and welcome to the history page. This week we will continue our examination of
the Black Biennium, a reactionary phase of government within the Second Republic.
As we have seen in recent instalments, Azañas Reformist Biennium
had effectively dismantled the triple base of Spanish conservatism, i.e. the Church,
the Army and, in theory, rural caciquism. In response to this loss of power, the
right quickly mobilized and three new parties, representing the interests of a
desperate oligarchy, were founded. Within a year of the November 33 elections
and the subsequent shift in government policy, two general strikes were declared,
the second of which escalated into a small-scale revolution. Before going on to
discuss these events, however, let us first examine the political make-up of the
newly elected parliament.
Centre Caves In
we have already mentioned, one of the primary causes of the Civil War was the
nearly total disappearance of a political centre within Spanish government. The
progressive regrouping of public sentiment into diametrical blocks crystallized
during the course of the Black Biennium. Presiding over the new government was
Alejandro Lerroux, leader of the moderate Radical Republican Party, but best remembered
as a political chameleon who changed allegiances as easily as the wind blows.
In his early days, Lerroux had built up his platform as an anticlerical
agitator (a stance which pulled him to the left of the political spectrum),
but also as a centralist (a stance which pulled him to the right).
Following the November elections, Lerroux found himself
heading up a parliament in which his party held only 102 seats to CEDAs
majority of 115. His only alternative to this dilemma - as he perceived it - was
the controversial assignation of three ministerial posts to CEDA members. (It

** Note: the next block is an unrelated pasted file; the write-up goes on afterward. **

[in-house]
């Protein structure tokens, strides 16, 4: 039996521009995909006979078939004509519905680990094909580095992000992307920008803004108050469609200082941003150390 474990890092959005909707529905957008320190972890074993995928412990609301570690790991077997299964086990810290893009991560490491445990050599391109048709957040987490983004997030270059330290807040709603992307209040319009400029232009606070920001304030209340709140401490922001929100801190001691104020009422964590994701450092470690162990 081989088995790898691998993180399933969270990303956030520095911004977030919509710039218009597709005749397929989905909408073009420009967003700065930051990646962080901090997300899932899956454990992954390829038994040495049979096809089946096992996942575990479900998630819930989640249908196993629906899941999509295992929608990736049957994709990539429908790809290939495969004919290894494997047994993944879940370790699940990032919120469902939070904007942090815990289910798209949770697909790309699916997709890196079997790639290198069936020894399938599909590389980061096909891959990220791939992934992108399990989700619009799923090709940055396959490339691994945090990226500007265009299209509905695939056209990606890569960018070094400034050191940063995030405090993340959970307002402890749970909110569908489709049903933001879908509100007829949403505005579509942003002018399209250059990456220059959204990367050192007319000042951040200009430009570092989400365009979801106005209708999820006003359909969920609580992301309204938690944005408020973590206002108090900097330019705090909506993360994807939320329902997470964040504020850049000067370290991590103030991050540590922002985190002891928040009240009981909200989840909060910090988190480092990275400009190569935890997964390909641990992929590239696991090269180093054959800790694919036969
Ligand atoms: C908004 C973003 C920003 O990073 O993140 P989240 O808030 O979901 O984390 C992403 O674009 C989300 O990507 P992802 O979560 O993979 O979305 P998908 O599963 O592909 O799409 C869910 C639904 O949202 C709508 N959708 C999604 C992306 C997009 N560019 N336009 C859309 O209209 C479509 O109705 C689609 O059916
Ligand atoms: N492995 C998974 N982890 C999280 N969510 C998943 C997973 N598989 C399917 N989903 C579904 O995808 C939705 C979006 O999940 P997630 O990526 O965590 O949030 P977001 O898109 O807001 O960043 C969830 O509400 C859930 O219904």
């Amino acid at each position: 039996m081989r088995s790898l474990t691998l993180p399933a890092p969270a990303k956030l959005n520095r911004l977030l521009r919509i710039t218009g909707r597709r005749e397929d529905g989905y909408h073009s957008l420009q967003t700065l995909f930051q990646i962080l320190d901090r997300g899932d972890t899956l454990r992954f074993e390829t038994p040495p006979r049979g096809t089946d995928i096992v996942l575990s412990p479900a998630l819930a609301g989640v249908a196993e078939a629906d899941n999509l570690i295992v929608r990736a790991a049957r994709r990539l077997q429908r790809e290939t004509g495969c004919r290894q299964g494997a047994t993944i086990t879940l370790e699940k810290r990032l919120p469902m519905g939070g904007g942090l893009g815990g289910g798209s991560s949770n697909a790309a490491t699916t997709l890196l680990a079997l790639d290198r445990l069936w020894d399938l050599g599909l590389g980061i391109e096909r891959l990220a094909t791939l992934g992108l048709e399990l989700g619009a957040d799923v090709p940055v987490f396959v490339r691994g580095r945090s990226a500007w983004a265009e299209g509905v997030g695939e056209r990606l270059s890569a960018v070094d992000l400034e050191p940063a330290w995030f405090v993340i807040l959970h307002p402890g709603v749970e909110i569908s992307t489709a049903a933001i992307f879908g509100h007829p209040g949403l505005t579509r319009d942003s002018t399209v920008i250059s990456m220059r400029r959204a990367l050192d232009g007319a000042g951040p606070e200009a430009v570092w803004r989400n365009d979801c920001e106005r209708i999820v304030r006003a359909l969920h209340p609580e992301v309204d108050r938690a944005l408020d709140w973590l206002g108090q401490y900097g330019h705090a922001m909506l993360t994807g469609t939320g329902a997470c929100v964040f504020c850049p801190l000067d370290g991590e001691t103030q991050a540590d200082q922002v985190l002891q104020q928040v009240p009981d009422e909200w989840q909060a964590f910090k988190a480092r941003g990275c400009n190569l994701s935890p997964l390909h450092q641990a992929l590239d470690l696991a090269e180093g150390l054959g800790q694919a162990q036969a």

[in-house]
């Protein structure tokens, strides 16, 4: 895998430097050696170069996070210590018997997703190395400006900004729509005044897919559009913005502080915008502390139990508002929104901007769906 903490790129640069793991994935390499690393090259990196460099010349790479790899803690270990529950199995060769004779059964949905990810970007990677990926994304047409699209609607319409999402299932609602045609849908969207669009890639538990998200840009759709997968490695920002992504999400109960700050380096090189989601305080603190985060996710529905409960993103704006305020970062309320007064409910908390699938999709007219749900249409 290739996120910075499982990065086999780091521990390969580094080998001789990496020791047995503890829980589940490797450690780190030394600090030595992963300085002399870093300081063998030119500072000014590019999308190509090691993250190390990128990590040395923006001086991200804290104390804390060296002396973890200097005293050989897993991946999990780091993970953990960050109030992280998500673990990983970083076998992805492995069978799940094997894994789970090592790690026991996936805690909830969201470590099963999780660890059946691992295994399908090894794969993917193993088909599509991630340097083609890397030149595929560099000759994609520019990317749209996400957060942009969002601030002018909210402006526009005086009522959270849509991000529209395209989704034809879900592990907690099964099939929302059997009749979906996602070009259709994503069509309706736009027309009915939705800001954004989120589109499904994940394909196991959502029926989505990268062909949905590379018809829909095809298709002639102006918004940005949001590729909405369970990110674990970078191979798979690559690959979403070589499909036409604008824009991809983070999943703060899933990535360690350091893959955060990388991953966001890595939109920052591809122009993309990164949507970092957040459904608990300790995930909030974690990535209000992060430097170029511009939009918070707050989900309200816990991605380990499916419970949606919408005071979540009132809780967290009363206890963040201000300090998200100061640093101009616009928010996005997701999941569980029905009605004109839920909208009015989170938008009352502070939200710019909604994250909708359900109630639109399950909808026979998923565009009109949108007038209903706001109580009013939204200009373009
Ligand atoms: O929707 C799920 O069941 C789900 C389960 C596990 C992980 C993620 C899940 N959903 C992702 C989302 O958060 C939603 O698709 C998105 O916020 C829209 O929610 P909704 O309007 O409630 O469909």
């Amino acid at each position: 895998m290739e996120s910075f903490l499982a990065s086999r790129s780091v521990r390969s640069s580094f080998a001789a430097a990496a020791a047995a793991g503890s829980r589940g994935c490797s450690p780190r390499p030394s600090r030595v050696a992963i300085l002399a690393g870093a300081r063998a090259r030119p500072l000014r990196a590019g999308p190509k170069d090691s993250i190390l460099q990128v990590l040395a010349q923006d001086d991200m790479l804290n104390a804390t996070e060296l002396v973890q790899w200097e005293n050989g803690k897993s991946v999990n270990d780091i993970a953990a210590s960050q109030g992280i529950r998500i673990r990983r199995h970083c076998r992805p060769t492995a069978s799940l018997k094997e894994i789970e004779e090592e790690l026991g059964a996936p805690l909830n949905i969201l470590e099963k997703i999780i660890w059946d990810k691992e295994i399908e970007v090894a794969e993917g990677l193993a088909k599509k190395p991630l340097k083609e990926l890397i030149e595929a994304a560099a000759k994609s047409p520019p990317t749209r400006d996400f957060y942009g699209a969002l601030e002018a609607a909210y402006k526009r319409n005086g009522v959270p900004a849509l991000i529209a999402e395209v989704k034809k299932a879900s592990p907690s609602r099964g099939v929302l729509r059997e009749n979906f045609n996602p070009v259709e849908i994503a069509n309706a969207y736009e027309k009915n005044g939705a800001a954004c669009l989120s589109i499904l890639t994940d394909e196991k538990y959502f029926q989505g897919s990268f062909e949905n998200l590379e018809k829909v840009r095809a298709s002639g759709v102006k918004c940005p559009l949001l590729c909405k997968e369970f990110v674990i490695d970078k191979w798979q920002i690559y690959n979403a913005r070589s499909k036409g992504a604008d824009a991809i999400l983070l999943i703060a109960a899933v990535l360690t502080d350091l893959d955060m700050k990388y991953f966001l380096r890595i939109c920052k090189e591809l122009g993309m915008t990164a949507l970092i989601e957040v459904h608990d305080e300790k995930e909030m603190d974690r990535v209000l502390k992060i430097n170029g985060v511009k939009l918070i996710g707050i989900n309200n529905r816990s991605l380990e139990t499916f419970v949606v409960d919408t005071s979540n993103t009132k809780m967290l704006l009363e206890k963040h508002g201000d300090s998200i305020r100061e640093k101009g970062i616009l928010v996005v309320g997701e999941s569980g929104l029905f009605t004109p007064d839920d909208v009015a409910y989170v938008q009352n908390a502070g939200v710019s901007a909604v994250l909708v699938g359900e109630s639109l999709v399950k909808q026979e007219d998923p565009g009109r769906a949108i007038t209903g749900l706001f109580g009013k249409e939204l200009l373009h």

will be remembered from last weeks instalment that CEDA was a militantly
Catholic party, and hence at odds with much of Lerrouxs programme.) Significantly,
one of the three portfolios awarded to CEDA was the Ministry of Agriculture (under
Manuel Giménez Fernández), an area which constituted the bane of
civil unrest at the time. In response to this move, Diego Martínez Barrio,
a key member of the Radical Party, accused Lerroux of deviating too far from the
fundamental principles of his platform and split from the party, forming his own
left-wing faction, the Republican Union. This split neatly showcases the process
of polarization that was occurring all over Spain, at both the national and municipal
is held as a universal truth that man cannot halt the implacable march of time.
Ironically, the Black Biennium proved this maxim to be untrue, for, within months
of taking office, its lawmakers had managed to return Spain to its pre-Republic
condition. One by one, over the course of 1934, the reforms instituted by the
Azaña administration were overruled, while the passage of new legislation
was virtually ignored. One scathing analysis of the Black Biennium states that
its political oeuvre was the work of a government that had no answers to
remedy the grave problems of the country. They could not even manage to conclude
a concordat with the Vatican.